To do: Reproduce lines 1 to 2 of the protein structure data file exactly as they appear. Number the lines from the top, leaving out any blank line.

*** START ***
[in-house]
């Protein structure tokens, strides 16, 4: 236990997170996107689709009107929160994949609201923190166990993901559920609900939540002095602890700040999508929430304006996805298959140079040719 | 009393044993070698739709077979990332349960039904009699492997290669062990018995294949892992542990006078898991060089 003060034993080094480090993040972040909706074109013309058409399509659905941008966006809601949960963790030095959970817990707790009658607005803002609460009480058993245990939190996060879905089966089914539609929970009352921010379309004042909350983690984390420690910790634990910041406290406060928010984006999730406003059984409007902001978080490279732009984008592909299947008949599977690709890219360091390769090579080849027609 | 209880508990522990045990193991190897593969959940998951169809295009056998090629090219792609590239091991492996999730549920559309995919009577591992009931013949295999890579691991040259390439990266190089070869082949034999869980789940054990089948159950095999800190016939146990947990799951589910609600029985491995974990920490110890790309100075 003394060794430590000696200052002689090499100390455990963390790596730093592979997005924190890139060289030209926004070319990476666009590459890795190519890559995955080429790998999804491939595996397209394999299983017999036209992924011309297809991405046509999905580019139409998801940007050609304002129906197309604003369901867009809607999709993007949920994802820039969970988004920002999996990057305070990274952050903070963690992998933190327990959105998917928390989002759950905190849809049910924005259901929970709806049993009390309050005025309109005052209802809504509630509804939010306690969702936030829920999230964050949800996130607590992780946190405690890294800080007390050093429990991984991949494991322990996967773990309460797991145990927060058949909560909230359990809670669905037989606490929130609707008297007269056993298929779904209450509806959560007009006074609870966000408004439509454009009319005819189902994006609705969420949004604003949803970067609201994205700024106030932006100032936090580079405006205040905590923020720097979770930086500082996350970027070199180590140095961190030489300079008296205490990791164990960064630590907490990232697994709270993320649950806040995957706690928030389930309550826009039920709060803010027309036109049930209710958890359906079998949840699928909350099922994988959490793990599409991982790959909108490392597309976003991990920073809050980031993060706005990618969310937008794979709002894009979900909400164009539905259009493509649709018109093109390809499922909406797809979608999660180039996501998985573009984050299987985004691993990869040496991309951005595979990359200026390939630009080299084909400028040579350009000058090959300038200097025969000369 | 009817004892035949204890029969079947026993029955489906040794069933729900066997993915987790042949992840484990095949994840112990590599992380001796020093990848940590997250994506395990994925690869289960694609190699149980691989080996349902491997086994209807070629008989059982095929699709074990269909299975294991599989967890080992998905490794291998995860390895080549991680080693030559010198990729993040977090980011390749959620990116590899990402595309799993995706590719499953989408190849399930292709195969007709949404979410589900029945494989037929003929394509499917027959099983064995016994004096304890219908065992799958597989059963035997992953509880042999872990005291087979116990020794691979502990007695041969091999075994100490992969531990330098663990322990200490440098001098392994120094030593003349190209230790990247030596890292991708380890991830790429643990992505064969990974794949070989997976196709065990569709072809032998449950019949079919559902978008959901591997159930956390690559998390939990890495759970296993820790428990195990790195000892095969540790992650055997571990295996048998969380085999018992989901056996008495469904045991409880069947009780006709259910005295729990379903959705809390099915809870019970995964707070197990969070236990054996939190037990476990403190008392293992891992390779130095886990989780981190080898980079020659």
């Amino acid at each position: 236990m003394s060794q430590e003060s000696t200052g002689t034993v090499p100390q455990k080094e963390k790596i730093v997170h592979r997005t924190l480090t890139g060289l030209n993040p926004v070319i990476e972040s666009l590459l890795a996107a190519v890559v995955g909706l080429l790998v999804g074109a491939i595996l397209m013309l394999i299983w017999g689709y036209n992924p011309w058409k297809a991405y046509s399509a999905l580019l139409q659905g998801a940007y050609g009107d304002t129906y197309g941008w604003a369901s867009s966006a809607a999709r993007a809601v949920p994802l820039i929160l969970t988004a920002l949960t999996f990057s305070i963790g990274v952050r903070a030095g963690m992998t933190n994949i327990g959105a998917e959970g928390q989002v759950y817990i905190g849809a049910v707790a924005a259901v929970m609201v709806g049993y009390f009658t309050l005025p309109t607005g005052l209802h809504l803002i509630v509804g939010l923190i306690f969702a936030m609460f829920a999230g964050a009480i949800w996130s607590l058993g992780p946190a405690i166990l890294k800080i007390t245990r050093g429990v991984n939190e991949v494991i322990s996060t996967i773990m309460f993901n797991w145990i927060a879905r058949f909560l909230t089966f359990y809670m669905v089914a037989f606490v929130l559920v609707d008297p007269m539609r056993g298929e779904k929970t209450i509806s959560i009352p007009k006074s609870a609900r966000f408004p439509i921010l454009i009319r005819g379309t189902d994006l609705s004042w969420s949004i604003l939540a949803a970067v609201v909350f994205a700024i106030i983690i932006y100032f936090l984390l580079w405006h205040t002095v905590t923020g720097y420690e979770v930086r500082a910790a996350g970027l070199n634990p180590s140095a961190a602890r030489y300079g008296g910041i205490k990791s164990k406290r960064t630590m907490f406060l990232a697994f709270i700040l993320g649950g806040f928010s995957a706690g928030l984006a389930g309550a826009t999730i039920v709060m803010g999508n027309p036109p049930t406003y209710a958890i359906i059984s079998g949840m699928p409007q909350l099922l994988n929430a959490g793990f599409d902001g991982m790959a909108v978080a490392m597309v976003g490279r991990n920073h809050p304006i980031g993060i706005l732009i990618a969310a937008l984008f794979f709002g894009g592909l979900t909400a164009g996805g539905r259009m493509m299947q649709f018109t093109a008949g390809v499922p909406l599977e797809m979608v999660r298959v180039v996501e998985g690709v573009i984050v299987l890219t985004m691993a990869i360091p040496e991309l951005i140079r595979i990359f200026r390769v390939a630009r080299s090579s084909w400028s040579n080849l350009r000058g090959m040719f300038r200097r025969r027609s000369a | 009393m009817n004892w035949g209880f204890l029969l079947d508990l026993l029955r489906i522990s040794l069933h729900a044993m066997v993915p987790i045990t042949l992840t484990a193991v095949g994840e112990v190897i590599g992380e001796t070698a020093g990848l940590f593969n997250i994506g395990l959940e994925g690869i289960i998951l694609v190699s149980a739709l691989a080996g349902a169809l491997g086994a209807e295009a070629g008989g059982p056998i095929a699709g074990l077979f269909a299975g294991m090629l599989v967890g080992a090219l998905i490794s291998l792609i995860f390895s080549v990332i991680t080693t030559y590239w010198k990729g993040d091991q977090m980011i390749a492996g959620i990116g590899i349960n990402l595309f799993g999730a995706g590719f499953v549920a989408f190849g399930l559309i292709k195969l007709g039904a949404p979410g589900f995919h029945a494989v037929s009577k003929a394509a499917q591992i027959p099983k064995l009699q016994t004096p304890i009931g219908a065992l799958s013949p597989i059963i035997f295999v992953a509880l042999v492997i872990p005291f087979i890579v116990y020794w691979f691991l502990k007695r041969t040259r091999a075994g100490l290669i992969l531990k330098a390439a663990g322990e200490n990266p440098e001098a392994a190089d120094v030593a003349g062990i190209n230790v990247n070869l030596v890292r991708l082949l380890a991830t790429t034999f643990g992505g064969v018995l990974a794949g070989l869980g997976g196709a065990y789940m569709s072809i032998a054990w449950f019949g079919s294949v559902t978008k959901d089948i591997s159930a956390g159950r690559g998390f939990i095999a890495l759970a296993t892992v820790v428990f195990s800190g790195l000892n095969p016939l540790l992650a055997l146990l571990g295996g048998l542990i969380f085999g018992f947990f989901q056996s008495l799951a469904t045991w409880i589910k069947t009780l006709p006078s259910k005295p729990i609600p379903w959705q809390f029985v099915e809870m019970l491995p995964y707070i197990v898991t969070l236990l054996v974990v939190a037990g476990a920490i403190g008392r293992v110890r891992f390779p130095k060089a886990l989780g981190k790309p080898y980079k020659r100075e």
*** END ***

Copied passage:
[in-house]
């Protein structure tokens, strides 16, 4: 236990997170996107689709009107929160994949609201923190166990993901559920609900939540002095602890700040999508929430304006996805298959140079040719 | 009393044993070698739709077979990332349960039904009699492997290669062990018995294949892992542990006078898991060089 003060034993080094480090993040972040909706074109013309058409399509659905941008966006809601949960963790030095959970817990707790009658607005803002609460009480058993245990939190996060879905089966089914539609929970009352921010379309004042909350983690984390420690910790634990910041406290406060928010984006999730406003059984409007902001978080490279732009984008592909299947008949599977690709890219360091390769090579080849027609 | 209880508990522990045990193991190897593969959940998951169809295009056998090629090219792609590239091991492996999730549920559309995919009577591992009931013949295999890579691991040259390439990266190089070869082949034999869980789940054990089948159950095999800190016939146990947990799951589910609600029985491995974990920490110890790309100075 003394060794430590000696200052002689090499100390455990963390790596730093592979997005924190890139060289030209926004070319990476666009590459890795190519890559995955080429790998999804491939595996397209394999299983017999036209992924011309297809991405046509999905580019139409998801940007050609304002129906197309604003369901867009809607999709993007949920994802820039969970988004920002999996990057305070990274952050903070963690992998933190327990959105998917928390989002759950905190849809049910924005259901929970709806049993009390309050005025309109005052209802809504509630509804939010306690969702936030829920999230964050949800996130607590992780946190405690890294800080007390050093429990991984991949494991322990996967773990309460797991145990927060058949909560909230359990809670669905037989606490929130609707008297007269056993298929779904209450509806959560007009006074609870966000408004439509454009009319005819189902994006609705969420949004604003949803970067609201994205700024106030932006100032936090580079405006205040905590923020720097979770930086500082996350970027070199180590140095961190030489300079008296205490990791164990960064630590907490990232697994709270993320649950806040995957706690928030389930309550826009039920709060803010027309036109049930209710958890359906079998949840699928909350099922994988959490793990599409991982790959909108490392597309976003991990920073809050980031993060706005990618969310937008794979709002894009979900909400164009539905259009493509649709018109093109390809499922909406797809979608999660180039996501998985573009984050299987985004691993990869040496991309951005595979990359200026390939630009080299084909400028040579350009000058090959300038200097025969000369 | 009817004892035949204890029969079947026993029955489906040794069933729900066997993915987790042949992840484990095949994840112990590599992380001796020093990848940590997250994506395990994925690869289960694609190699149980691989080996349902491997086994209807070629008989059982095929699709074990269909299975294991599989967890080992998905490794291998995860390895080549991680080693030559010198990729993040977090980011390749959620990116590899990402595309799993995706590719499953989408190849399930292709195969007709949404979410589900029945494989037929003929394509499917027959099983064995016994004096304890219908065992799958597989059963035997992953509880042999872990005291087979116990020794691979502990007695041969091999075994100490992969531990330098663990322990200490440098001098392994120094030593003349190209230790990247030596890292991708380890991830790429643990992505064969990974794949070989997976196709065990569709072809032998449950019949079919559902978008959901591997159930956390690559998390939990890495759970296993820790428990195990790195000892095969540790992650055997571990295996048998969380085999018992989901056996008495469904045991409880069947009780006709259910005295729990379903959705809390099915809870019970995964707070197990969070236990054996939190037990476990403190008392293992891992390779130095886990989780981190080898980079020659």